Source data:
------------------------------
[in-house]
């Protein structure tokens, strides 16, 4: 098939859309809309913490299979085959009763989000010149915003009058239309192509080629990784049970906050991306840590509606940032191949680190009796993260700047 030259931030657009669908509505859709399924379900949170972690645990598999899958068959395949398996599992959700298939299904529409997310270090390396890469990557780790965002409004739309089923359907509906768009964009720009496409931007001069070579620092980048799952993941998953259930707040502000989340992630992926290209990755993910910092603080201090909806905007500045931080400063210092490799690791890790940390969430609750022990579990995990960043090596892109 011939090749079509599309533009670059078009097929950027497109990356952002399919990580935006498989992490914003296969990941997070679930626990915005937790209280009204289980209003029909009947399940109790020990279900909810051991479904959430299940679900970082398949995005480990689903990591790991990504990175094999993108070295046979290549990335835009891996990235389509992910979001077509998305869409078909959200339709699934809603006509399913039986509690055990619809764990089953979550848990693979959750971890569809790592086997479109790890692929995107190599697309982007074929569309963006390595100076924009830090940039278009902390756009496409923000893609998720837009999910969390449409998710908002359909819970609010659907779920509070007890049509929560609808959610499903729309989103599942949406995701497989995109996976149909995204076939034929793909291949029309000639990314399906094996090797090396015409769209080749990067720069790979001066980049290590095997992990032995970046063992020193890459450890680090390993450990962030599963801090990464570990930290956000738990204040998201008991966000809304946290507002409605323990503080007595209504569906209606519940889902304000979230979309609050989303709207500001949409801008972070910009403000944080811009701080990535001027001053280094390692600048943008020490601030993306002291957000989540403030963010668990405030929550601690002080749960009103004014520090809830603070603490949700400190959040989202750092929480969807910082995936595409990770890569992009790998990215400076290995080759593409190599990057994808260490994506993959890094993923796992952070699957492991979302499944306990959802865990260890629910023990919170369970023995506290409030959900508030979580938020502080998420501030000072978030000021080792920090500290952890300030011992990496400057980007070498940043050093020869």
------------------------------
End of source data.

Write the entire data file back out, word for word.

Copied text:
[in-house]
């Protein structure tokens, strides 16, 4: 098939859309809309913490299979085959009763989000010149915003009058239309192509080629990784049970906050991306840590509606940032191949680190009796993260700047 030259931030657009669908509505859709399924379900949170972690645990598999899958068959395949398996599992959700298939299904529409997310270090390396890469990557780790965002409004739309089923359907509906768009964009720009496409931007001069070579620092980048799952993941998953259930707040502000989340992630992926290209990755993910910092603080201090909806905007500045931080400063210092490799690791890790940390969430609750022990579990995990960043090596892109 011939090749079509599309533009670059078009097929950027497109990356952002399919990580935006498989992490914003296969990941997070679930626990915005937790209280009204289980209003029909009947399940109790020990279900909810051991479904959430299940679900970082398949995005480990689903990591790991990504990175094999993108070295046979290549990335835009891996990235389509992910979001077509998305869409078909959200339709699934809603006509399913039986509690055990619809764990089953979550848990693979959750971890569809790592086997479109790890692929995107190599697309982007074929569309963006390595100076924009830090940039278009902390756009496409923000893609998720837009999910969390449409998710908002359909819970609010659907779920509070007890049509929560609808959610499903729309989103599942949406995701497989995109996976149909995204076939034929793909291949029309000639990314399906094996090797090396015409769209080749990067720069790979001066980049290590095997992990032995970046063992020193890459450890680090390993450990962030599963801090990464570990930290956000738990204040998201008991966000809304946290507002409605323990503080007595209504569906209606519940889902304000979230979309609050989303709207500001949409801008972070910009403000944080811009701080990535001027001053280094390692600048943008020490601030993306002291957000989540403030963010668990405030929550601690002080749960009103004014520090809830603070603490949700400190959040989202750092929480969807910082995936595409990770890569992009790998990215400076290995080759593409190599990057994808260490994506993959890094993923796992952070699957492991979302499944306990959802865990260890629910023990919170369970023995506290409030959900508030979580938020502080998420501030000072978030000021080792920090500290952890300030011992990496400057980007070498940043050093020869």